Gone for Good Page 37


Las Vegas

Morty Meyer split the tens. He signaled the dealer to hit both. The first came up a nine, the second an ace. Nineteen on the first hand. And blackjack.

He was on a roll. Eight straight hands had gone his way, twelve of the last thirteen—up a solid eleven grand. Morty was in the zone. The ever-elusive winner’s high tingled down his arms and legs. It felt delicious. Nothing like it. Gambling, Morty had learned, was the ultimate temptress. You come after her, she scorns you, rejects you, makes you miserable, and then, when you’re ready to give her up, she smiles at you, puts her warm hand on your face, gently caresses you, and it feels so good, so damn good. . . .

The dealer busted. Oh yes, another winner. The dealer, a hausfrau with overtreated haylike hair, swept up the cards and gave him his chips. Morty was winning. And yes, despite what those bozos at Gamblers Anonymous tried to peddle, you could indeed win at a casino. Someone had to win, didn’t they? Look at the odds, for chrissake. The house can’t beat everyone. Hell, with dice you can actually play on the house’s side. So, of course, some people won. Some people went home with money. Had to be. Impossible any other way. To say no one won was just part of the overreaching GA crap that left the organization with no credibility. If they start off lying to you, how can you trust them to help?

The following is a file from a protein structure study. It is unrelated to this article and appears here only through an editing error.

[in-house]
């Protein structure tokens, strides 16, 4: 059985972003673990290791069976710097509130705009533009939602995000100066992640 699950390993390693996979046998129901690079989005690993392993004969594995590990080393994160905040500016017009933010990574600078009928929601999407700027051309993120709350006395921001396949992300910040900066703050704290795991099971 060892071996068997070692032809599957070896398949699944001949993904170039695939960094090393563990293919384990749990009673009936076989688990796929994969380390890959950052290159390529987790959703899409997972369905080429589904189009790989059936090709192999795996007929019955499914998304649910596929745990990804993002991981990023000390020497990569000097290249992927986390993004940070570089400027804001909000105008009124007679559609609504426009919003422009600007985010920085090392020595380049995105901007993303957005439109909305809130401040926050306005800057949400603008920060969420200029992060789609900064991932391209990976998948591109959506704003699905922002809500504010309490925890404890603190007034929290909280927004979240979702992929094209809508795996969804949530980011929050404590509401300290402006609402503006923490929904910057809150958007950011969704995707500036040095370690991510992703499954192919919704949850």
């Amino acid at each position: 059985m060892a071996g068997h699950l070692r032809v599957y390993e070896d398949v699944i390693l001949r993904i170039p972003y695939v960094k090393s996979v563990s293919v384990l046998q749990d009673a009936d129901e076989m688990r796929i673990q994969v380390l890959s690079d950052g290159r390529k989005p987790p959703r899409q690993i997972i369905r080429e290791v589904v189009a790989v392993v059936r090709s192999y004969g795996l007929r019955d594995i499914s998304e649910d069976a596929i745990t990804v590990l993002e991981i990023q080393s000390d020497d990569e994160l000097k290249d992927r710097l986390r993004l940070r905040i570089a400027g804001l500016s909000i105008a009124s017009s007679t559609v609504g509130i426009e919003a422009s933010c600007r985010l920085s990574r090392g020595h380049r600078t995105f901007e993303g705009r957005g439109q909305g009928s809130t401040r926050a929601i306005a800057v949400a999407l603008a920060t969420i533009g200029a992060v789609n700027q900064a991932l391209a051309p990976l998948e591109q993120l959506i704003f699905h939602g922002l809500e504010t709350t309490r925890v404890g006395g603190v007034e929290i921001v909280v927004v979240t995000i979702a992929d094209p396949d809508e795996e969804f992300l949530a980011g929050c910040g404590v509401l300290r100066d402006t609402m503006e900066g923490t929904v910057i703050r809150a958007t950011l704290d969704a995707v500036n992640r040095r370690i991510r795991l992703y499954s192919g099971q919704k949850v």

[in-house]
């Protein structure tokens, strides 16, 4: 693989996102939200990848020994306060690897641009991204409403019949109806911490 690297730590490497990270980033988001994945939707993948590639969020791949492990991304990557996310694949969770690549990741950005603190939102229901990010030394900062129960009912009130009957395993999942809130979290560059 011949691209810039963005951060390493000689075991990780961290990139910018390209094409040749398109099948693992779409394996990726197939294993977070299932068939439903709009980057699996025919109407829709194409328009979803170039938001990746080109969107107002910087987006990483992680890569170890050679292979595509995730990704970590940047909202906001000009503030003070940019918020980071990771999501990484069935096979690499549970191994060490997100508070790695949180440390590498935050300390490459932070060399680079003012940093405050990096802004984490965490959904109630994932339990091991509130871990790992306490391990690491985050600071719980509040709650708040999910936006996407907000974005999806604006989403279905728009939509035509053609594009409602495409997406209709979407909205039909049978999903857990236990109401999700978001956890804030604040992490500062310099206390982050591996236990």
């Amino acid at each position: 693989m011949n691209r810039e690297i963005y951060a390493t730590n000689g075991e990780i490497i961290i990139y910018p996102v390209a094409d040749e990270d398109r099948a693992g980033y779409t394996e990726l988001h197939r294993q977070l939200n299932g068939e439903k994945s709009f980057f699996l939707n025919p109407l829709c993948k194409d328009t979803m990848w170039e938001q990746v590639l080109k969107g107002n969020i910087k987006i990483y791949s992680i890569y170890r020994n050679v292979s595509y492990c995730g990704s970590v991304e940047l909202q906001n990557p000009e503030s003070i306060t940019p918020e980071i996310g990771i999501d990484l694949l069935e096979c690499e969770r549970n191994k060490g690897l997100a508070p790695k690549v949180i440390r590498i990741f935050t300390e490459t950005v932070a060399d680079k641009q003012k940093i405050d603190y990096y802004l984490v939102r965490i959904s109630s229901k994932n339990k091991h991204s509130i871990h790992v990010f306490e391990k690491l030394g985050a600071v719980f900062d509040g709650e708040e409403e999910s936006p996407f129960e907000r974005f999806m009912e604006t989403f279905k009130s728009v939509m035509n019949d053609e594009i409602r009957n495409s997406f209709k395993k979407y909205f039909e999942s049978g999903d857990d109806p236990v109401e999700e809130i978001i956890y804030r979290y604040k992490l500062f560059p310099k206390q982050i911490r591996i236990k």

Morty played in Las Vegas, Las Vegas—the real Las Vegas, the city itself, no strip-strolling tourist trade in pseudo-suede and sneakers, no whistling and hollering or squeals of joy, no faux Statue of Liberty or Eiffel Tower, no Cirque du Soleil, no roller coasters, no 3-D movie rides or gladiator costumes or dancing water fountains or bogus volcanoes or kid-appeal arcades. This was downtown Las Vegas. This was where grimy men with barely a mouth of teeth per table, the dust from their pickups still coming off them with each shoulder slump, lost their meager paychecks. The players here were bleary-eyed, exhausted, their faces lined, their hard times baked on by the sun. A man came here after slaving at a job that he hated because he did not want to go home to his trailer or equivalent, his abode with the broken TV, the screaming babies, the let-herself-go wife who used to stroke him in the back of that pickup and now eyed him with naked repulsion. He came here with the closest thing that he would ever know to hope, with that wispy belief that he was one score away from changing his life. But the hope never lasted. Morty was not even sure it was ever really there. Deep down, the players knew it was never meant to be. They would always be on the toe end of the kick. They were destined for a lifetime of disappointment, for slouching with their faces forever pressed against the glass.

The table changed dealers. Morty leaned back. He stared at his winnings and the old shadow crossed over him again: He missed Leah. Some days he still woke up and turned to her, and when he remembered, the sorrow consumed him. He would not be able to get out of bed. He looked now at the grimy men in this casino. When he was younger, Morty would have called them losers. But they had an excuse for being here. They may as well have been born with the loser L branded into their behinds. Morty’s parents, immigrants from a shtetl in Poland, had sacrificed for him. They had sneaked into this country, faced terrible poverty an ocean away from everything familiar, fought and clawed—all so their son would have a better life. They had worked themselves to an early-ish grave, hanging on just long enough to see Morty graduate medical school, to see that their struggle had meant something, had steered the genealogical trajectory for the better now and forever. They died in peace.